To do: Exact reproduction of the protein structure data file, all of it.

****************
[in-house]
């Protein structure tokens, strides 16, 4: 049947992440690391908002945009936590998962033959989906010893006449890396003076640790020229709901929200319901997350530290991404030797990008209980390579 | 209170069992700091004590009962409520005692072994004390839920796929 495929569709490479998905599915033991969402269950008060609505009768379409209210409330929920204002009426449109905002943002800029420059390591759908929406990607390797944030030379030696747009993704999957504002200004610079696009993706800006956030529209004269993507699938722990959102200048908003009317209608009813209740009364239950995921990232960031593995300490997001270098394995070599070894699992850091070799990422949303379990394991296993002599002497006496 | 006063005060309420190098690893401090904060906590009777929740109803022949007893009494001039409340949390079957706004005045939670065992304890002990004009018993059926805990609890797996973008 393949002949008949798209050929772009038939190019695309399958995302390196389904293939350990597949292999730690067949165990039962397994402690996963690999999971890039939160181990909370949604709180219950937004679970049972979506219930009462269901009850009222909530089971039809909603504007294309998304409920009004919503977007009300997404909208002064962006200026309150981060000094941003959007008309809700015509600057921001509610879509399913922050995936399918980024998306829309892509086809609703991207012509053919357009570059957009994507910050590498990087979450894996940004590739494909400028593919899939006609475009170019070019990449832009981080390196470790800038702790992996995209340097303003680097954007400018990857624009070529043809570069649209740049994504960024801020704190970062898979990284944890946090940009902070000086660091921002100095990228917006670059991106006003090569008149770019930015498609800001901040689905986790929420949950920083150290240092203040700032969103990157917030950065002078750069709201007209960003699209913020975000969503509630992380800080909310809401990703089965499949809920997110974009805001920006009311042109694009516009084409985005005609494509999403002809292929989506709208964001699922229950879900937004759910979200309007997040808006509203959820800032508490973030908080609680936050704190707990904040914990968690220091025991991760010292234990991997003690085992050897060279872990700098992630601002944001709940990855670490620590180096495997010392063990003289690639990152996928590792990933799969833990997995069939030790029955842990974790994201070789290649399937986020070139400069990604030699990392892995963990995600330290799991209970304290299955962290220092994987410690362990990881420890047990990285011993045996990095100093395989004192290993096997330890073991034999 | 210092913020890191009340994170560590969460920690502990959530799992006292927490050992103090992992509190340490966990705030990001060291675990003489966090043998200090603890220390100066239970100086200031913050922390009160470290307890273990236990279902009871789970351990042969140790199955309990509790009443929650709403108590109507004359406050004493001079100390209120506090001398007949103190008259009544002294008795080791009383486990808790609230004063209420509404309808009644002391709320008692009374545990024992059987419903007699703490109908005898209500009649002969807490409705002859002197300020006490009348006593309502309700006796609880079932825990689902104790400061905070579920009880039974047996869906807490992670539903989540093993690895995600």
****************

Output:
[in-house]
């Protein structure tokens, strides 16, 4: 049947992440690391908002945009936590998962033959989906010893006449890396003076640790020229709901929200319901997350530290991404030797990008209980390579 | 209170069992700091004590009962409520005692072994004390839920796929 495929569709490479998905599915033991969402269950008060609505009768379409209210409330929920204002009426449109905002943002800029420059390591759908929406990607390797944030030379030696747009993704999957504002200004610079696009993706800006956030529209004269993507699938722990959102200048908003009317209608009813209740009364239950995921990232960031593995300490997001270098394995070599070894699992850091070799990422949303379990394991296993002599002497006496 | 006063005060309420190098690893401090904060906590009777929740109803022949007893009494001039409340949390079957706004005045939670065992304890002990004009018993059926805990609890797996973008 393949002949008949798209050929772009038939190019695309399958995302390196389904293939350990597949292999730690067949165990039962397994402690996963690999999971890039939160181990909370949604709180219950937004679970049972979506219930009462269901009850009222909530089971039809909603504007294309998304409920009004919503977007009300997404909208002064962006200026309150981060000094941003959007008309809700015509600057921001509610879509399913922050995936399918980024998306829309892509086809609703991207012509053919357009570059957009994507910050590498990087979450894996940004590739494909400028593919899939006609475009170019070019990449832009981080390196470790800038702790992996995209340097303003680097954007400018990857624009070529043809570069649209740049994504960024801020704190970062898979990284944890946090940009902070000086660091921002100095990228917006670059991106006003090569008149770019930015498609800001901040689905986790929420949950920083150290240092203040700032969103990157917030950065002078750069709201007209960003699209913020975000969503509630992380800080909310809401990703089965499949809920997110974009805001920006009311042109694009516009084409985005005609494509999403002809292929989506709208964001699922229950879900937004759910979200309007997040808006509203959820800032508490973030908080609680936050704190707990904040914990968690220091025991991760010292234990991997003690085992050897060279872990700098992630601002944001709940990855670490620590180096495997010392063990003289690639990152996928590792990933799969833990997995069939030790029955842990974790994201070789290649399937986020070139400069990604030699990392892995963990995600330290799991209970304290299955962290220092994987410690362990990881420890047990990285011993045996990095100093395989004192290993096997330890073991034999 | 210092913020890191009340994170560590969460920690502990959530799992006292927490050992103090992992509190340490966990705030990001060291675990003489966090043998200090603890220390100066239970100086200031913050922390009160470290307890273990236990279902009871789970351990042969140790199955309990509790009443929650709403108590109507004359406050004493001079100390209120506090001398007949103190008259009544002294008795080791009383486990808790609230004063209420509404309808009644002391709320008692009374545990024992059987419903007699703490109908005898209500009649002969807490409705002859002197300020006490009348006593309502309700006796609880079932825990689902104790400061905070579920009880039974047996869906807490992670539903989540093993690895995600």